Despite its saturated nature, the use of CO as a cooking oil should not be encouraged, once it exhibits a low smoking point (171°C) and its use in continuous deep-frying leads to the production of carcinogenic substances, such as polycyclic aromatic hydrocarbons and aromatic amines. Oils with higher smoking points are preferred for deep frying, such as canola oil (238°C), corn oil (232°C), and soybean oil (238°C) (8).

How much: If the recipe calls for 1 cup butter, use 1 cup coconut oil.

No butter chocolate chip cookies recipe


  • ¾ Cup Vegetable Oil (neutral-flavored oil)
  • 2 Eggs (large)
  • ¾ Cup Brown Sugar (packed)
  • ¾ Cup Granulated White Sugar
  • 1 Teaspoon Vanilla Extract
  • 2 ¼ Cups Flour (all-purpose flour)
  • 1 Teaspoon Baking Soda
  • 1 Teaspoon Salt (optional – use only 1/2 teaspoon if you are trying to reduce the sodium in your diet)
  • 1 ½ Cups Chocolate Chips (semi sweet morsels)


  1. Preheat the oven to 375℉.
  2. Beat the eggs until homogeneous. Then whisk in the vegetable oil, granulated white sugar, brown sugar, and vanilla extract.
  3. Stir in the dry ingredients including baking soda, flour, and salt.
  4. Use an electric mixer to mix everything until a soft cookie dough forms.
  5. When the dough is ready, stir in the chocolate chips using a spoon or spatula.
  6. Scoop out the cookie dough onto a baking sheet lined with parchment paper. Maintain a distance of 2-3 inches between the dough balls. Because the cookie dough will spread during baking.
  7. Bake for 8-10 minutes in the preheated oven or until golden brown.
  8. Remove the baking tray from the oven and let the cookies sit for about 2-3 minutes before pulling them out of the tray.
  9. Use a spatula to remove the cookies from the tray and transfer them to a wire rack. Allow the cookies to cool completely before you devour them.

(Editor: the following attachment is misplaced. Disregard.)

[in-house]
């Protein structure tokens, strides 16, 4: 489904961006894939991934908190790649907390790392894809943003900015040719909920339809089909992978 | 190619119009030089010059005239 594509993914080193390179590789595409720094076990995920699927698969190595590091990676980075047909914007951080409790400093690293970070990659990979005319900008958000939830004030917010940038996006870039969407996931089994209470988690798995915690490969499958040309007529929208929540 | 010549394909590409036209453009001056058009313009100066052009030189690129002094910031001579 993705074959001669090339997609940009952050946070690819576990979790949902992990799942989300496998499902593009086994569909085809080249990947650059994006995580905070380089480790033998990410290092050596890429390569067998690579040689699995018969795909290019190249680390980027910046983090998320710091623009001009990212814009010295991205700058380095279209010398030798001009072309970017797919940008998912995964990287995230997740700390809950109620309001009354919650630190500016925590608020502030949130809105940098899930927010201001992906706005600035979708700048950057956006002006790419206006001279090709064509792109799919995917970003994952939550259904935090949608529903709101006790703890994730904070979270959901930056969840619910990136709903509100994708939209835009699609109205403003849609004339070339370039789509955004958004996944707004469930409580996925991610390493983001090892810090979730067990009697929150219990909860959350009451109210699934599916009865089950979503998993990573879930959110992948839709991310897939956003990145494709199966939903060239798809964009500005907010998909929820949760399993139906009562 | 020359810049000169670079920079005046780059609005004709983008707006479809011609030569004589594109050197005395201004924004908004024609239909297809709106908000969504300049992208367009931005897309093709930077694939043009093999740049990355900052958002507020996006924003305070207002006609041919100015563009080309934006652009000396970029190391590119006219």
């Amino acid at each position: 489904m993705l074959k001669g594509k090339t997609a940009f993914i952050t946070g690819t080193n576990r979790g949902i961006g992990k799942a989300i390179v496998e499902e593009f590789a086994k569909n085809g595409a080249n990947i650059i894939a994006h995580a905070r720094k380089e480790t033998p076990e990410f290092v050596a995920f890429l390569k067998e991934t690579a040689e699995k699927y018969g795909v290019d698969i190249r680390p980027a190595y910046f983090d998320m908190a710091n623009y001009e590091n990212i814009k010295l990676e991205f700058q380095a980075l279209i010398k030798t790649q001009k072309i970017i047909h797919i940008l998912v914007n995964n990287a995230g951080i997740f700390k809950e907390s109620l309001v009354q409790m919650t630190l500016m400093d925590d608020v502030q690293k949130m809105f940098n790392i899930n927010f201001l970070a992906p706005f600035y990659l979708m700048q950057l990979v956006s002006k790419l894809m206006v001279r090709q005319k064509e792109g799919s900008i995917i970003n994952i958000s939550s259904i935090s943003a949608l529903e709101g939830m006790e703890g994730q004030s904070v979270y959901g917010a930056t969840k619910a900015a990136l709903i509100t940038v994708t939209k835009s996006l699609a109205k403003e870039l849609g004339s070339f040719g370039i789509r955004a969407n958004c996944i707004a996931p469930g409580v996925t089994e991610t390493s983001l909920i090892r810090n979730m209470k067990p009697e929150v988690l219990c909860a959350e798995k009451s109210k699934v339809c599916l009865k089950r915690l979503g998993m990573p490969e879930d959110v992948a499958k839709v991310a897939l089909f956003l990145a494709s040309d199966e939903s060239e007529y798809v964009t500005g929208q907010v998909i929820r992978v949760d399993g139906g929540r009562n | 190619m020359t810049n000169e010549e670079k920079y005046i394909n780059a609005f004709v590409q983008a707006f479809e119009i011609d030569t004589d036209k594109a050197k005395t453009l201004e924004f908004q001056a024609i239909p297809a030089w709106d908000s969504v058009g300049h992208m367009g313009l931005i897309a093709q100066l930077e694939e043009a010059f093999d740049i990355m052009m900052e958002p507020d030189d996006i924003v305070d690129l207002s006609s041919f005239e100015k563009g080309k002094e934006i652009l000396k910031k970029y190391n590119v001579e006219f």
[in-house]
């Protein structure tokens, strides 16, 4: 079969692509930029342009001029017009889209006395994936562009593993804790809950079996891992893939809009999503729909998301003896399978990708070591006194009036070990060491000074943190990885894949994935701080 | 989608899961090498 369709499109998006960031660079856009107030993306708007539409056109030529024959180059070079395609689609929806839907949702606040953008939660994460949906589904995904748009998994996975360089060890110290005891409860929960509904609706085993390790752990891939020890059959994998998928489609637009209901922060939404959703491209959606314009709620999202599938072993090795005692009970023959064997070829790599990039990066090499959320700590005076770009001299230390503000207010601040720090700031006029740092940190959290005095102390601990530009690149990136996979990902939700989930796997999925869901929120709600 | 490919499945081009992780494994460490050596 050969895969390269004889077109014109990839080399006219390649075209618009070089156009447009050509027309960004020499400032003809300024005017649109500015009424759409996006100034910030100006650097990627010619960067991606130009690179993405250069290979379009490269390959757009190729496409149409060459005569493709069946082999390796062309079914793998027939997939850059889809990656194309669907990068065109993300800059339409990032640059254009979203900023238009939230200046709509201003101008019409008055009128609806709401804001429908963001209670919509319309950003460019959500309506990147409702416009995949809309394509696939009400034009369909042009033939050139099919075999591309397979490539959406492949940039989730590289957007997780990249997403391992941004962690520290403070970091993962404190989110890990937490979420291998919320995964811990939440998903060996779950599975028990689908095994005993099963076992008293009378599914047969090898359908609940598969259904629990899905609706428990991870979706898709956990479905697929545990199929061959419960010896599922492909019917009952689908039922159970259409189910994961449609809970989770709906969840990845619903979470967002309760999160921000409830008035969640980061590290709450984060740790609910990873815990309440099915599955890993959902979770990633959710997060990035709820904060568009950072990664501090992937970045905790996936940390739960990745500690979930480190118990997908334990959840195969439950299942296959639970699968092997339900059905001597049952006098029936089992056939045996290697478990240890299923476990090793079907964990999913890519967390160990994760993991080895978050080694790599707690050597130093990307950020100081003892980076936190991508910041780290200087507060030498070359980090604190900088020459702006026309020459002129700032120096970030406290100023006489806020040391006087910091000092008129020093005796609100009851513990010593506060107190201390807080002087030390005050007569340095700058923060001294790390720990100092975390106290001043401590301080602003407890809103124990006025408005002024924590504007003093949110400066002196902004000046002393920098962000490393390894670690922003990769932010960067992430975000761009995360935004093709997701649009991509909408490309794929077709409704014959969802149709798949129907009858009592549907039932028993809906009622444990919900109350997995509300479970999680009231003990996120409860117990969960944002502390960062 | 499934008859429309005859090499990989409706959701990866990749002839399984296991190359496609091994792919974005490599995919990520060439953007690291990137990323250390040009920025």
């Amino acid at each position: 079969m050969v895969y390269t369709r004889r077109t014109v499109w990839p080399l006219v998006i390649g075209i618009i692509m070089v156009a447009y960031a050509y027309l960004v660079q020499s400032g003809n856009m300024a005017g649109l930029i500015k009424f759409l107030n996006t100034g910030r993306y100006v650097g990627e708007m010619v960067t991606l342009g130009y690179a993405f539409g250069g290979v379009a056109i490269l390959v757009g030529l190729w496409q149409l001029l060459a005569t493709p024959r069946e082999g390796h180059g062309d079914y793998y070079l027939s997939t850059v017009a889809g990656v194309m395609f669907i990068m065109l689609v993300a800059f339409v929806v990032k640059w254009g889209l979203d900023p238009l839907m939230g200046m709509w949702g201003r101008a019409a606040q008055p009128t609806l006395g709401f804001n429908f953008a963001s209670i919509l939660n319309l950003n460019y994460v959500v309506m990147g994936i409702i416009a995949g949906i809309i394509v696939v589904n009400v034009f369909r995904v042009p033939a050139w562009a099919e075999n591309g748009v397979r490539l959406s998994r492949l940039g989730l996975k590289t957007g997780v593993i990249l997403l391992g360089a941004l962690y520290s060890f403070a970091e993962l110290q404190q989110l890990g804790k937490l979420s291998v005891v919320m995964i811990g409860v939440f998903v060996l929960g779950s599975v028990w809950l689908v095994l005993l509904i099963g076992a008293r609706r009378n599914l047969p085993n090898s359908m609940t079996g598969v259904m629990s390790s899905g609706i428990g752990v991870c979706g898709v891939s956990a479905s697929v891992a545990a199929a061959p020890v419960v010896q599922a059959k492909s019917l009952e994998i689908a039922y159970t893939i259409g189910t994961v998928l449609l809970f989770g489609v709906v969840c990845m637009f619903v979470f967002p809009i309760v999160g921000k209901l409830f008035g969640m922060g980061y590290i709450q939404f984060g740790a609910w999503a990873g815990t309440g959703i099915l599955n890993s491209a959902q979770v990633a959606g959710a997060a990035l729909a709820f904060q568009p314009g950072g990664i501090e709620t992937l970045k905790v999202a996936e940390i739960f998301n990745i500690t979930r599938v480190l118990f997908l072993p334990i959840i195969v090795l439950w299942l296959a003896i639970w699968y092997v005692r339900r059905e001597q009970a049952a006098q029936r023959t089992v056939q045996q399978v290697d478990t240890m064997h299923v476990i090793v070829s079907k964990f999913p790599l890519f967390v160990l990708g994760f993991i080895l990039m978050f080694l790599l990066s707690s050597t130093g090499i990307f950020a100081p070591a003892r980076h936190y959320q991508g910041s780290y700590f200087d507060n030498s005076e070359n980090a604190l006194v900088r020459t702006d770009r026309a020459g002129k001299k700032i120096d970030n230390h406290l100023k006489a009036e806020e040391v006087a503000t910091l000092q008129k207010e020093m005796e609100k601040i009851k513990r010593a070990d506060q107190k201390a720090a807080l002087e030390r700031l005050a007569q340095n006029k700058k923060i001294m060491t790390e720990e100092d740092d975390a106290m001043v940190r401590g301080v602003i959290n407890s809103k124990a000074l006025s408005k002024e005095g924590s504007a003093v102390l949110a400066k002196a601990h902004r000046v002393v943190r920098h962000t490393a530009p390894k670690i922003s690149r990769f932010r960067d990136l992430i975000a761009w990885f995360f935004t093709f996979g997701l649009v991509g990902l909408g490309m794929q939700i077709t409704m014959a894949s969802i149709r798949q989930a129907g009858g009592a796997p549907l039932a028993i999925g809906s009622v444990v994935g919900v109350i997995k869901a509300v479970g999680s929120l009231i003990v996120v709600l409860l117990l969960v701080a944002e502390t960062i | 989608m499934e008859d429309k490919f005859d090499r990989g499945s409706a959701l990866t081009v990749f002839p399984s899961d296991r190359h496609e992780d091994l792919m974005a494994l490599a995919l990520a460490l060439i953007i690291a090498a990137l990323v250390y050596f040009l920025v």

In this article, we answered the question “Can you substitute vegetable oil for butter in cookies?”, and how to make no butter cookies?


  1. Saghafi, Zahra, et al. Is trans fatty acid still an issue for policy makers in Iran? A Technical Report. Nutr Food Sci Res, 2018, 5, 47-51.
  2. Otunola, G. A., G. B. Adebayo, and O. G. Olufemi. Evaluation of some physicochemical parameters of selected brands of vegetable oils sold in Ilorin metropolis. Int J Phys Sci, 2009, 4, 327-329.
  3. Hayek, Saeed A., and Salam A. Ibrahim. Consumer acceptability of chocolate chip cookies using applesauce as a fat (butter) substitute. Emir J Food Agri, 2013, 159-168.
  4. KUMAR, RAVINDER et al. Natural and cultured buttermilk. Fermented milk and dairy products, 2015. 
  5. Dreher, Mark L., and Adrienne J. Davenport. Hass avocado composition and potential health effects. Crit rev food sci nutr, 2013, 53, 738-750.
  6. Johnson, Caprisse. The Sensory and Textural Evaluation of a St. Louis Style Butter Cake made with Greek Yogurt as a Fat Replacer. 2018. Murray State University.
  7. Dadkhah, Aida, Amir Hossein Elhami Rad, and Reza Azizinezhad. Effect of pumpkin powder as a fat replacer on rheological properties, specific volume and moisture content of cake. Banat’s j biotechnol, 2017, 8, 116-126.
  8. Lima, Renan da Silva, and Jane Mara Block. Coconut oil: what do we really know about it so far?. Food Qual Safe, 2019.